Health Watch/Copper Country Mental Health

During a recent stay near Ford Motor Company headquarters in Dearborn, Michigan I read how Henry Ford dealt with big barriers in life. Not everyone was supportive of Ford’s idea to transform American automobile manufacturing so ordinary people could afford cars. It was a strange idea to most and took some time for the world to get used to. Imagine him describing the first huge new factory and car assembly line concept to finance people or to craftsmen accustomed to carefully completing one new sophisticated automobile at a time in small workshops. The market was clueless. Potential customers had no idea they wanted affordable cars. They would’ve just asked for faster horses, he would later joke. So, imagine the odds he faced.

According to Ford, “obstacles are those frightful things you see when you take your eyes off your goals.” Obstacles can feel scary to us. Sometimes our mistakes can make us discouraged. To Ford, mistakes were merely education opportunities. “The only real mistake is the one from which we learn nothing,” he said. Ford was also optimistic that his ideas were possible. Rather than letting oneself dwell on the negative “when everything seems to be going against you,” he said, “remember that the airplane takes off against the wind, not with it.”

Expectations affect our health, too. Our mood lifts when our goals are clear enough that we imagine ourselves at the destination. A plan need not be globally transformative, but a plan should matter – at least to us. Want more than one plan? Then make more than one plan. Some plans might even be shared as long as we feel enough personal ownership. Plans can also change. Most important is that we make big enough plans to transform ourselves. This is key to surmounting barriers and moving forward.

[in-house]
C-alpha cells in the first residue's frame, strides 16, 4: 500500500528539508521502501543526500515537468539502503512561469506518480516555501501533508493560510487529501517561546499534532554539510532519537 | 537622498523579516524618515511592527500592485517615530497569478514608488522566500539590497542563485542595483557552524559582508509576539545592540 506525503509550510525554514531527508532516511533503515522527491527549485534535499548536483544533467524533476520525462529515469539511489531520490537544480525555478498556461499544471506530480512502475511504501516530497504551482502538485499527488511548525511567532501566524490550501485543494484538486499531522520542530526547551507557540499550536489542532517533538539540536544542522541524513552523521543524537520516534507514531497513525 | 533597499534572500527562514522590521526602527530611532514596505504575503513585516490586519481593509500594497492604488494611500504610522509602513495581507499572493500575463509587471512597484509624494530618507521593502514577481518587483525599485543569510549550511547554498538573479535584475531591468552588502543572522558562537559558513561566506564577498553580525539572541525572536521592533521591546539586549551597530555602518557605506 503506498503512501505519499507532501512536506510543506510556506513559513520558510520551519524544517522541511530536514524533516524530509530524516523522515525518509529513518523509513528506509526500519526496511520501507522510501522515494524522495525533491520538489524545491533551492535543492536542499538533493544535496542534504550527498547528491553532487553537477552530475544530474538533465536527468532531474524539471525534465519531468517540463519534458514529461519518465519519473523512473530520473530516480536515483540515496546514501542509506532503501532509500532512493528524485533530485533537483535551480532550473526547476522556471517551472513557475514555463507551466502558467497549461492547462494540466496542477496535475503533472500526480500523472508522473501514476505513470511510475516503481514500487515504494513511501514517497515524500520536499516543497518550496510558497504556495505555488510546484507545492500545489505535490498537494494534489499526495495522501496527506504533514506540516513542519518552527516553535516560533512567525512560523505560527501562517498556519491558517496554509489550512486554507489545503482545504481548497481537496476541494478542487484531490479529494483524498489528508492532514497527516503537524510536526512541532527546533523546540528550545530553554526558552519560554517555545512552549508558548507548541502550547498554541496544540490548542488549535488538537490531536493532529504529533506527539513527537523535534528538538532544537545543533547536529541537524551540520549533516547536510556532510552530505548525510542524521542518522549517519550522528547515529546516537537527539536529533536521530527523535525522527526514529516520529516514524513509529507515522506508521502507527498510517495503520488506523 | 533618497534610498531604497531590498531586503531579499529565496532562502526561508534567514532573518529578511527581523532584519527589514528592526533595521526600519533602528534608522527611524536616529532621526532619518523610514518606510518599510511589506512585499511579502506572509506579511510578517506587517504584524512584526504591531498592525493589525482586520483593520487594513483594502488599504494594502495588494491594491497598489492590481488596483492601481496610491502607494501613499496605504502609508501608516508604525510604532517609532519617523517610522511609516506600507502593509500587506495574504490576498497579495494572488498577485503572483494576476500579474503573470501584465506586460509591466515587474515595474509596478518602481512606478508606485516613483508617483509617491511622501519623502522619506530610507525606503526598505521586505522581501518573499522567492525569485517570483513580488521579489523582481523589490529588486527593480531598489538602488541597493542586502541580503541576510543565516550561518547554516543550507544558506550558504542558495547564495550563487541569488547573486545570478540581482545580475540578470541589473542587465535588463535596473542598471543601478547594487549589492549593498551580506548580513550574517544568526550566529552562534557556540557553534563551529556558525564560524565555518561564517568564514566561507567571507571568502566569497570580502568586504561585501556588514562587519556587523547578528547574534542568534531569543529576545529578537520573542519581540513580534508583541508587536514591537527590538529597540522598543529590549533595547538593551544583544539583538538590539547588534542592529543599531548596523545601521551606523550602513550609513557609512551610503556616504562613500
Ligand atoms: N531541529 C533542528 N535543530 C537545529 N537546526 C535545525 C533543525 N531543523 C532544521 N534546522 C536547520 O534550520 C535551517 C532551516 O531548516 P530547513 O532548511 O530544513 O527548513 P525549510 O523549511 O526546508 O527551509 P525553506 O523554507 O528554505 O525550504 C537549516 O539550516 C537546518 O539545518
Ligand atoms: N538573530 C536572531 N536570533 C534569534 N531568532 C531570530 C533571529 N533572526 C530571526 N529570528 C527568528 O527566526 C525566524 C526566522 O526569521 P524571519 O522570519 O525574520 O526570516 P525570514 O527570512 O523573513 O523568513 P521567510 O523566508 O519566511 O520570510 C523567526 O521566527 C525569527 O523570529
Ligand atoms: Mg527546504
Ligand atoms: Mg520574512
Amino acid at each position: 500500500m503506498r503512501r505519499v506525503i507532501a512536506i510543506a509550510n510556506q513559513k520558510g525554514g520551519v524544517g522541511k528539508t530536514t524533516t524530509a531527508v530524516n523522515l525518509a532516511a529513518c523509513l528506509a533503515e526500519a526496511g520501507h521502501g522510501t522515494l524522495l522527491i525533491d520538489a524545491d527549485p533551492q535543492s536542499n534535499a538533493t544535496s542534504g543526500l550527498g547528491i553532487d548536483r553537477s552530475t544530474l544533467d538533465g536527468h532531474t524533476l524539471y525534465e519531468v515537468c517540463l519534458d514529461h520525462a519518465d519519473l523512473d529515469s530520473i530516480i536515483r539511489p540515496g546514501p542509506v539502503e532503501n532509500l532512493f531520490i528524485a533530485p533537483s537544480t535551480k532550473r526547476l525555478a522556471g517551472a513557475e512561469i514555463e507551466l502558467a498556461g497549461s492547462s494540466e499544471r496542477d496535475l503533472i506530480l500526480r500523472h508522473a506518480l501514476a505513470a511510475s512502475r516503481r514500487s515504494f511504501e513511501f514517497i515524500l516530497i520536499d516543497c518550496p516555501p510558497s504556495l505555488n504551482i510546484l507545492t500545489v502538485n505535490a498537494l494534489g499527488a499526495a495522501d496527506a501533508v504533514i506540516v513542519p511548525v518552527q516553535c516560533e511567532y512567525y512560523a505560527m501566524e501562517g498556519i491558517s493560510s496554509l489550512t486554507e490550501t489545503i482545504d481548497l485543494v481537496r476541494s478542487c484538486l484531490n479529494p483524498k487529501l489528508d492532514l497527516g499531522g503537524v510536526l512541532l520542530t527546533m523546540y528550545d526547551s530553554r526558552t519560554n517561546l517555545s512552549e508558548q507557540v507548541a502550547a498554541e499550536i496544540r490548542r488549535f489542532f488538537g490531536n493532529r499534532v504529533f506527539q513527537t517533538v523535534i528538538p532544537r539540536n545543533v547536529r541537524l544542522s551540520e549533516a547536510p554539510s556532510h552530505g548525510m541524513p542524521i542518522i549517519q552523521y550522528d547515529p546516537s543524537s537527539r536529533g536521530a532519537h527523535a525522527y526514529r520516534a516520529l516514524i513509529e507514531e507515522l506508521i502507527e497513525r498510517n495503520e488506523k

What if you have no big plans? If you want to feel purpose, one way is to inventory your core values. What are six of the most important things in life to you? Health? Freedom? Happiness? Time? Family? Travel? Faith? Home? What else? Rank each value from one to six starting with the most important. Next, assign a grade to each value based on how well your lifestyle supports that value.

You may find yourself putting the least life into your highest value, which may be something you want to change. Find something you want to change? How might you make it happen? What if you succeeded? When will you start? Answer these questions and you might have a new mission.

Walt Disney, another American icon who knew how to turn dreams into reality, said “if you can dream it, you can do it.” Before his success, Disney was almost destitute, but his optimistic attitude kept him focused on discovering something else. “We keep moving forward,” he said, “opening new doors, and doing new things, because we’re curious and curiosity keeps leading us down new paths.”

Not every detour leads somewhere we want to stay, but staying still gets us nowhere fast. Imagine yourself living for what is most valuable. Ford said “Whether you think you can, or you think you can’t – you’re right.” What do you think?

Editor’s note: Brian Rendel, MA LLP LPC NCC is a training and prevention specialist with Copper Country Mental Health Institute and a professional counselor.